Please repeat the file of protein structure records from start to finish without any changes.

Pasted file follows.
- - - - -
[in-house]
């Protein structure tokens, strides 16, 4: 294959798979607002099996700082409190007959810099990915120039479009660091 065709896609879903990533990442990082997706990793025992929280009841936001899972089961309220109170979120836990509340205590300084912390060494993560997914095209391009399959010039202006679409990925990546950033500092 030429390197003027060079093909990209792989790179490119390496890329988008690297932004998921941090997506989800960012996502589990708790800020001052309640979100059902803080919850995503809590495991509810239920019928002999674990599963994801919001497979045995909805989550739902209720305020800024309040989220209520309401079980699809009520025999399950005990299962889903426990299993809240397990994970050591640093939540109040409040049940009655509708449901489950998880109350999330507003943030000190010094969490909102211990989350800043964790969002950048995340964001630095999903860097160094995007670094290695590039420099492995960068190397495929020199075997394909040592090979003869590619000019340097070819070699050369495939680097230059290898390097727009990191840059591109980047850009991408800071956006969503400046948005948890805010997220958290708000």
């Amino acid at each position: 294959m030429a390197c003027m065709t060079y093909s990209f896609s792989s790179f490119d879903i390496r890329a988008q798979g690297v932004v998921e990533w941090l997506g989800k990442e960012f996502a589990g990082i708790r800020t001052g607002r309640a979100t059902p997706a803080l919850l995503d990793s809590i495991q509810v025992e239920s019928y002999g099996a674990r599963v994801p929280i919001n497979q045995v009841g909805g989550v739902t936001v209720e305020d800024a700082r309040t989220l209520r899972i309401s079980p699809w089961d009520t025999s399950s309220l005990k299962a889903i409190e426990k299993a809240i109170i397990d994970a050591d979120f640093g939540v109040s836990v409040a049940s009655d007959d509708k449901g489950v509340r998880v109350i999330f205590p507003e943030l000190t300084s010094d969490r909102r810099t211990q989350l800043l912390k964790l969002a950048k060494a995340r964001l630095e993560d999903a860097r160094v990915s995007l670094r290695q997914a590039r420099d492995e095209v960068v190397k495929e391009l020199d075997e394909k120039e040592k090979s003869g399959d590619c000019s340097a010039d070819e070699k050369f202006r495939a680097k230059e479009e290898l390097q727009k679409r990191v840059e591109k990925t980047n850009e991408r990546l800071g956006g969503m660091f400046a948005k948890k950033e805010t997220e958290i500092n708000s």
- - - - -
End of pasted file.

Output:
[in-house]
């Protein structure tokens, strides 16, 4: 294959798979607002099996700082409190007959810099990915120039479009660091 065709896609879903990533990442990082997706990793025992929280009841936001899972089961309220109170979120836990509340205590300084912390060494993560997914095209391009399959010039202006679409990925990546950033500092 030429390197003027060079093909990209792989790179490119390496890329988008690297932004998921941090997506989800960012996502589990708790800020001052309640979100059902803080919850995503809590495991509810239920019928002999674990599963994801919001497979045995909805989550739902209720305020800024309040989220209520309401079980699809009520025999399950005990299962889903426990299993809240397990994970050591640093939540109040409040049940009655509708449901489950998880109350999330507003943030000190010094969490909102211990989350800043964790969002950048995340964001630095999903860097160094995007670094290695590039420099492995960068190397495929020199075997394909040592090979003869590619000019340097070819070699050369495939680097230059290898390097727009990191840059591109980047850009991408800071956006969503400046948005948890805010997220958290708000």
């Amino acid at each position: 294959m030429a390197c003027m065709t060079y093909s990209f896609s792989s790179f490119d879903i390496r890329a988008q798979g690297v932004v998921e990533w941090l997506g989800k990442e960012f996502a589990g990082i708790r800020t001052g607002r309640a979100t059902p997706a803080l919850l995503d990793s809590i495991q509810v025992e239920s019928y002999g099996a674990r599963v994801p929280i919001n497979q045995v009841g909805g989550v739902t936001v209720e305020d800024a700082r309040t989220l209520r899972i309401s079980p699809w089961d009520t025999s399950s309220l005990k299962a889903i409190e426990k299993a809240i109170i397990d994970a050591d979120f640093g939540v109040s836990v409040a049940s009655d007959d509708k449901g489950v509340r998880v109350i999330f205590p507003e943030l000190t300084s010094d969490r909102r810099t211990q989350l800043l912390k964790l969002a950048k060494a995340r964001l630095e993560d999903a860097r160094v990915s995007l670094r290695q997914a590039r420099d492995e095209v960068v190397k495929e391009l020199d075997e394909k120039e040592k090979s003869g399959d590619c000019s340097a010039d070819e070699k050369f202006r495939a680097k230059e479009e290898l390097q727009k679409r990191v840059e591109k990925t980047n850009e991408r990546l800071g956006g969503m660091f400046a948005k948890k950033e805010t997220e958290i500092n708000s």